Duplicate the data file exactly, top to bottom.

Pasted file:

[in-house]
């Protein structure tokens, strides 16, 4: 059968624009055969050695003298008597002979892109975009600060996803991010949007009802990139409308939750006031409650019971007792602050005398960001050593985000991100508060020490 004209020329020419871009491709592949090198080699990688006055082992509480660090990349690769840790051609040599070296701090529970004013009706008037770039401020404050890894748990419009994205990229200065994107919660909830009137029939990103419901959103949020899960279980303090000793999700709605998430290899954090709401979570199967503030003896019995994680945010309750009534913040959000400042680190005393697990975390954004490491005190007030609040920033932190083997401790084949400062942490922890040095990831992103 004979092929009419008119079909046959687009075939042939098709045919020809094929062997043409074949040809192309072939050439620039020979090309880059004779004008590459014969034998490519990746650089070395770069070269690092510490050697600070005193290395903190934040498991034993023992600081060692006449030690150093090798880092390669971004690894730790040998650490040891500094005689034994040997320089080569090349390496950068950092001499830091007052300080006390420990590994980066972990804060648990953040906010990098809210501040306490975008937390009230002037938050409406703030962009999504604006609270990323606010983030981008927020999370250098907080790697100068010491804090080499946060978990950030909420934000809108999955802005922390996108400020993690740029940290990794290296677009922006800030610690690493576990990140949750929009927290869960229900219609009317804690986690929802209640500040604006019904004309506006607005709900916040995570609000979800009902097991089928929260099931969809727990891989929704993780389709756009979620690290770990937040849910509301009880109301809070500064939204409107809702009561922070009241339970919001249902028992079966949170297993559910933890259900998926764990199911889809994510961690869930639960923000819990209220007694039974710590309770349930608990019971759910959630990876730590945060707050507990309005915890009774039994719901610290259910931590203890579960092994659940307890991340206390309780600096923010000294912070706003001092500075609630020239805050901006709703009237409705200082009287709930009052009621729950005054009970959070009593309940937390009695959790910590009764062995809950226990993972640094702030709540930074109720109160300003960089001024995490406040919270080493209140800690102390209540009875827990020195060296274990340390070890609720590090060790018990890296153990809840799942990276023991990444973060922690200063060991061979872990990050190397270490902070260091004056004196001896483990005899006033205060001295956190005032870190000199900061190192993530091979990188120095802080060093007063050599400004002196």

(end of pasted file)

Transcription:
[in-house]
């Protein structure tokens, strides 16, 4: 059968624009055969050695003298008597002979892109975009600060996803991010949007009802990139409308939750006031409650019971007792602050005398960001050593985000991100508060020490 004209020329020419871009491709592949090198080699990688006055082992509480660090990349690769840790051609040599070296701090529970004013009706008037770039401020404050890894748990419009994205990229200065994107919660909830009137029939990103419901959103949020899960279980303090000793999700709605998430290899954090709401979570199967503030003896019995994680945010309750009534913040959000400042680190005393697990975390954004490491005190007030609040920033932190083997401790084949400062942490922890040095990831992103 004979092929009419008119079909046959687009075939042939098709045919020809094929062997043409074949040809192309072939050439620039020979090309880059004779004008590459014969034998490519990746650089070395770069070269690092510490050697600070005193290395903190934040498991034993023992600081060692006449030690150093090798880092390669971004690894730790040998650490040891500094005689034994040997320089080569090349390496950068950092001499830091007052300080006390420990590994980066972990804060648990953040906010990098809210501040306490975008937390009230002037938050409406703030962009999504604006609270990323606010983030981008927020999370250098907080790697100068010491804090080499946060978990950030909420934000809108999955802005922390996108400020993690740029940290990794290296677009922006800030610690690493576990990140949750929009927290869960229900219609009317804690986690929802209640500040604006019904004309506006607005709900916040995570609000979800009902097991089928929260099931969809727990891989929704993780389709756009979620690290770990937040849910509301009880109301809070500064939204409107809702009561922070009241339970919001249902028992079966949170297993559910933890259900998926764990199911889809994510961690869930639960923000819990209220007694039974710590309770349930608990019971759910959630990876730590945060707050507990309005915890009774039994719901610290259910931590203890579960092994659940307890991340206390309780600096923010000294912070706003001092500075609630020239805050901006709703009237409705200082009287709930009052009621729950005054009970959070009593309940937390009695959790910590009764062995809950226990993972640094702030709540930074109720109160300003960089001024995490406040919270080493209140800690102390209540009875827990020195060296274990340390070890609720590090060790018990890296153990809840799942990276023991990444973060922690200063060991061979872990990050190397270490902070260091004056004196001896483990005899006033205060001295956190005032870190000199900061190192993530091979990188120095802080060093007063050599400004002196």